Felix Salmon has a good post about the Warhol auction racket, if you can parse the Warhols. According to Salmon, seven same-sized large self-portraits exist, each painted in 1986. Christie’s claims “[a]ll the other versions are in museums or in foundations open to the public”, but only four are easily traced to such institutions: one in the Guggenheim, one in Fort Worth, and two in Pittsburgh. Remaining is the one Christie’s will auction May 11, and one sold at Sotheby’s last year, and another, which was described by Sotheby’s last year as part of a private collection.
So where are the two Warhols in question? Christie’s doesn’t want to say, but according to art world gossip recounted by Salmon, collector Peter Brant has the red one, and Bernard Arnault the purple. Both have semi-public foundations — or at least, in the case of Arnault, plans to create one — and that’s good enough for Christie’s.
Now, obviously using the words “public collection” to describe private collections with sharing intentions isn’t particularly accurate, and it’s good that Salmon called it out because ultimately it means the piece isn’t as rare as Christie’s claims. Collector Charles Saatchi does better than either Brandt and Arnault in respect to making his collection public — The Saatchi Gallery maintains regular hours — but that’s still no guarantee that he won’t sell the work. In fact, he has a bad reputation for unloading recently acquired art.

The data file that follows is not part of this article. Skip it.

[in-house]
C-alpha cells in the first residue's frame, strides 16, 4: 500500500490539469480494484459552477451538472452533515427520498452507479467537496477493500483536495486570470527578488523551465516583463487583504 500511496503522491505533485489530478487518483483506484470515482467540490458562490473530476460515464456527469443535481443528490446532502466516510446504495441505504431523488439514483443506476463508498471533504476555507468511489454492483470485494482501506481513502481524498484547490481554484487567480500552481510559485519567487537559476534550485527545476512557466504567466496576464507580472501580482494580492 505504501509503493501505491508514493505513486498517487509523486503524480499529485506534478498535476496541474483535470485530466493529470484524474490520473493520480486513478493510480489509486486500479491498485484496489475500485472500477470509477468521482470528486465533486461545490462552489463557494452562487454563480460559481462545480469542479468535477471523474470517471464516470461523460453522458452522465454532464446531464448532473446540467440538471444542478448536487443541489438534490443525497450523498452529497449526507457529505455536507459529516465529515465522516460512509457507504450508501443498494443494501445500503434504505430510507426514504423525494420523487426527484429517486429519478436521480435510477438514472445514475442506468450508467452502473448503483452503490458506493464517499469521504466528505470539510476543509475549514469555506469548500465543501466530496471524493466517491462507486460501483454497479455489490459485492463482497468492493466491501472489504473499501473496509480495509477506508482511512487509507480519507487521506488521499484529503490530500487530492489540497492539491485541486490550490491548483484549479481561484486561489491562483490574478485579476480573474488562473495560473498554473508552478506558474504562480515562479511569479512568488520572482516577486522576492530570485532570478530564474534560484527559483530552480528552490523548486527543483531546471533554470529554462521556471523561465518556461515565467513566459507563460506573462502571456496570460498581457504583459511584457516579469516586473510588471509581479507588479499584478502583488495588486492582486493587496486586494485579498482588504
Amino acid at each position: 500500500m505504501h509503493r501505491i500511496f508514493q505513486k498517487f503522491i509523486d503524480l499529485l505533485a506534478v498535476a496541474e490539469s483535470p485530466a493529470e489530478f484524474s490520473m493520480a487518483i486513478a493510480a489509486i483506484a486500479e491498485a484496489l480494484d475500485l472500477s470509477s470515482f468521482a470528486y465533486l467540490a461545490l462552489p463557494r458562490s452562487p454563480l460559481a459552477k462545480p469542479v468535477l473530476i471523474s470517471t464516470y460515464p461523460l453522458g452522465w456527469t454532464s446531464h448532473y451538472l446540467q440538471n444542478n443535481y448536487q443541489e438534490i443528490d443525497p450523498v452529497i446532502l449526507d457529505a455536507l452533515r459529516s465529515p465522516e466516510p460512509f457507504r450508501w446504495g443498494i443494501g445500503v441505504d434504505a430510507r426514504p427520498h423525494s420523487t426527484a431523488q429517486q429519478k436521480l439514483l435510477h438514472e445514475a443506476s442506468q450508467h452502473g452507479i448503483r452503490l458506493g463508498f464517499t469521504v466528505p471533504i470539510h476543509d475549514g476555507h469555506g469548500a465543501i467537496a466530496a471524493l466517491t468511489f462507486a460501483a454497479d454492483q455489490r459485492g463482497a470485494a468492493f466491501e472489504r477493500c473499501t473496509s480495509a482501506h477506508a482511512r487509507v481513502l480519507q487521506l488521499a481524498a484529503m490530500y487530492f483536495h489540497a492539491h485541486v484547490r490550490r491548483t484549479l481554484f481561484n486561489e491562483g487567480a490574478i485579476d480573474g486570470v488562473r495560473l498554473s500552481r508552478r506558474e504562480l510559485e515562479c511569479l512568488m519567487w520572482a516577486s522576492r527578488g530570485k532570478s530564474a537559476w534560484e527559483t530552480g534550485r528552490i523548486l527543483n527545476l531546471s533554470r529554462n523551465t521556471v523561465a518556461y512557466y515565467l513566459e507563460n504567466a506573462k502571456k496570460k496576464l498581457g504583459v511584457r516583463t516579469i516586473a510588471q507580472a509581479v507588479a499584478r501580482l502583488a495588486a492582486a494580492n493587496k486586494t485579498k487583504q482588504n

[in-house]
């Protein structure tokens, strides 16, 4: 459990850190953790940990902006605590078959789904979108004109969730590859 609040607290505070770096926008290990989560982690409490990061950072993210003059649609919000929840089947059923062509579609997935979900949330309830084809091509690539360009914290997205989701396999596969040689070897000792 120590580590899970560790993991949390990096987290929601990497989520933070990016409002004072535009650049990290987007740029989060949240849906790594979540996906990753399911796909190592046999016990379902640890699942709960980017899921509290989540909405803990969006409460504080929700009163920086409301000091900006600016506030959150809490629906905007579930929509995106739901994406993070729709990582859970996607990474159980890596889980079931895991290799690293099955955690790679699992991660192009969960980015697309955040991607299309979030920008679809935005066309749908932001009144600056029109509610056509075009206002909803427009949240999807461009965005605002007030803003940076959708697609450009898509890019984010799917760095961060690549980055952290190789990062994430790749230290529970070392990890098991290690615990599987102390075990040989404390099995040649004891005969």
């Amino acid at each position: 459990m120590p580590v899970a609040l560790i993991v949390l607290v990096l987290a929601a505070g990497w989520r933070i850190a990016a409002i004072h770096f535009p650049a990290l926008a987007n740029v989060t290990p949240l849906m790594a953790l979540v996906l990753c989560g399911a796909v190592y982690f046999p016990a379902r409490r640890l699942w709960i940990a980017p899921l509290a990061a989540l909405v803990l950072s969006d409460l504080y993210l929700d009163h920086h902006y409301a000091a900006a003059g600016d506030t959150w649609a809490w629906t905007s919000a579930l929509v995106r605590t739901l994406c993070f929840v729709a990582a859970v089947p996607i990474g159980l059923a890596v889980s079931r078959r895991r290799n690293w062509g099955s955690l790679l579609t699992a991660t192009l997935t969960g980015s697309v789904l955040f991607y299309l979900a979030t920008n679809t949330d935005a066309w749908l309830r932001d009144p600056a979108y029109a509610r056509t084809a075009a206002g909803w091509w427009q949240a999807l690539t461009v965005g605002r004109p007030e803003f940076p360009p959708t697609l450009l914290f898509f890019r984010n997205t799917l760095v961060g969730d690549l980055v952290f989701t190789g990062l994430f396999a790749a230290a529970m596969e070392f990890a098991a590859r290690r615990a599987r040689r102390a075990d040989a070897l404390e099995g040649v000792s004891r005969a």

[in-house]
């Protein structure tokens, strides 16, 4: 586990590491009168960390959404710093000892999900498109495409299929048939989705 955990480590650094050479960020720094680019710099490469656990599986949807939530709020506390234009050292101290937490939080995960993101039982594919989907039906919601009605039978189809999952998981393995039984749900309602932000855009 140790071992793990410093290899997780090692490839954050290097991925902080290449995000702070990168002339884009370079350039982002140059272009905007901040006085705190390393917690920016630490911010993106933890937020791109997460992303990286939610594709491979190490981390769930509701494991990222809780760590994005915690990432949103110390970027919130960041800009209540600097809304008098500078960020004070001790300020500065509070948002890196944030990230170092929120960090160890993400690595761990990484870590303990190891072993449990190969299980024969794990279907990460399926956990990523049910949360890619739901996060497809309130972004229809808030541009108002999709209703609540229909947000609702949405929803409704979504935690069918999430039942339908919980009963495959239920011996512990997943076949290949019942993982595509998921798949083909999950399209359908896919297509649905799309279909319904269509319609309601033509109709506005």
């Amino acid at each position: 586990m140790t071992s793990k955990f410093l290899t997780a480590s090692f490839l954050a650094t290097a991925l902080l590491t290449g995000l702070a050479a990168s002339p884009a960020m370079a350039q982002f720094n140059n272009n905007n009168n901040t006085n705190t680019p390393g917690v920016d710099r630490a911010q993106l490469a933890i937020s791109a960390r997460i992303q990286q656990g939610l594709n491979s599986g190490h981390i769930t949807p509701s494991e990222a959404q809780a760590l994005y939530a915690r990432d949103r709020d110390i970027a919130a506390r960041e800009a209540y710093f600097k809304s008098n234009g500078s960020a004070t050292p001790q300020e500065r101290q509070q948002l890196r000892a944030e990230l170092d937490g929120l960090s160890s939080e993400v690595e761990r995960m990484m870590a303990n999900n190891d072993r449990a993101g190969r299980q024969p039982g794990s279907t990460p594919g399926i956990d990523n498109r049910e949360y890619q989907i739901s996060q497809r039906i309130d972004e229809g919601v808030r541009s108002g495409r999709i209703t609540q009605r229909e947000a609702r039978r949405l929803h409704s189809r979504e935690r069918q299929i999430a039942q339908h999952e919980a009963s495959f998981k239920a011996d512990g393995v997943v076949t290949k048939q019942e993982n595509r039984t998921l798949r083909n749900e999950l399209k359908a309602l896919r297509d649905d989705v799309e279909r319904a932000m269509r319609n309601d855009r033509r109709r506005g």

All this goes to say that even when private collections are made public, that doesn’t mean that a collector will love those works enough to never sell them. This makes a difference, because for a buyer, there’s a pretty big distinction between purchasing a work that will likely be the only one of its kind on the market, and owning a work of which two others are floating around. Surely this is exactly the kind of distortion that could inflate the painting’s sale price.